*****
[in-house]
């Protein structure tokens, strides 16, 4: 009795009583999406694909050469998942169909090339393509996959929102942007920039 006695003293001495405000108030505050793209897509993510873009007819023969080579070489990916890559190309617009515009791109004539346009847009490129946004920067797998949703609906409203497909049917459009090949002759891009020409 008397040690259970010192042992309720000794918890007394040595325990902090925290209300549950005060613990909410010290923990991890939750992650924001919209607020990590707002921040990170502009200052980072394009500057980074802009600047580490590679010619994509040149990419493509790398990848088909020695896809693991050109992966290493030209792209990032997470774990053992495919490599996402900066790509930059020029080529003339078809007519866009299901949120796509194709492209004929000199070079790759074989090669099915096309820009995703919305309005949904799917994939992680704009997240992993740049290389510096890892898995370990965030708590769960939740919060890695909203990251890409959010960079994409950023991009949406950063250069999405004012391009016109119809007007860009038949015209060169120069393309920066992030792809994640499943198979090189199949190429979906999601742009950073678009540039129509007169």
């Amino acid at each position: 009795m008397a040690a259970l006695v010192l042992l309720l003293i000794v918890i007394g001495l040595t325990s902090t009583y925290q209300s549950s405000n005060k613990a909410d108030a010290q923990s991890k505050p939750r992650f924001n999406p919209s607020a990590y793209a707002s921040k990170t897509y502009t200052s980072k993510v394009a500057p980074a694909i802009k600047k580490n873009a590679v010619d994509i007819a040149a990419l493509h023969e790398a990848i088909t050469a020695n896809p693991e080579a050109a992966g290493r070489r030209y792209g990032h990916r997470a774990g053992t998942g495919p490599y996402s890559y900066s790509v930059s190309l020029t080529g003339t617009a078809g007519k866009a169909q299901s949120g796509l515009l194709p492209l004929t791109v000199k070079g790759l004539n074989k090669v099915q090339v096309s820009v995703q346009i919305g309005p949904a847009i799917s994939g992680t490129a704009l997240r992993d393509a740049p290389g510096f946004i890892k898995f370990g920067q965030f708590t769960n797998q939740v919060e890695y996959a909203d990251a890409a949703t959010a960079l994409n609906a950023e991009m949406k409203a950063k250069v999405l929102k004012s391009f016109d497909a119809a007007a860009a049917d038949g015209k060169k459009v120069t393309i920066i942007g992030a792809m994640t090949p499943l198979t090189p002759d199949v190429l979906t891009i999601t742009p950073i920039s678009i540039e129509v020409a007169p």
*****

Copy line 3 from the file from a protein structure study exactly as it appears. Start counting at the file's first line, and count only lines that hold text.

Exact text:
């Amino acid at each position: 009795m008397a040690a259970l006695v010192l042992l309720l003293i000794v918890i007394g001495l040595t325990s902090t009583y925290q209300s549950s405000n005060k613990a909410d108030a010290q923990s991890k505050p939750r992650f924001n999406p919209s607020a990590y793209a707002s921040k990170t897509y502009t200052s980072k993510v394009a500057p980074a694909i802009k600047k580490n873009a590679v010619d994509i007819a040149a990419l493509h023969e790398a990848i088909t050469a020695n896809p693991e080579a050109a992966g290493r070489r030209y792209g990032h990916r997470a774990g053992t998942g495919p490599y996402s890559y900066s790509v930059s190309l020029t080529g003339t617009a078809g007519k866009a169909q299901s949120g796509l515009l194709p492209l004929t791109v000199k070079g790759l004539n074989k090669v099915q090339v096309s820009v995703q346009i919305g309005p949904a847009i799917s994939g992680t490129a704009l997240r992993d393509a740049p290389g510096f946004i890892k898995f370990g920067q965030f708590t769960n797998q939740v919060e890695y996959a909203d990251a890409a949703t959010a960079l994409n609906a950023e991009m949406k409203a950063k250069v999405l929102k004012s391009f016109d497909a119809a007007a860009a049917d038949g015209k060169k459009v120069t393309i920066i942007g992030a792809m994640t090949p499943l198979t090189p002759d199949v190429l979906t891009i999601t742009p950073i920039s678009i540039e129509v020409a007169p």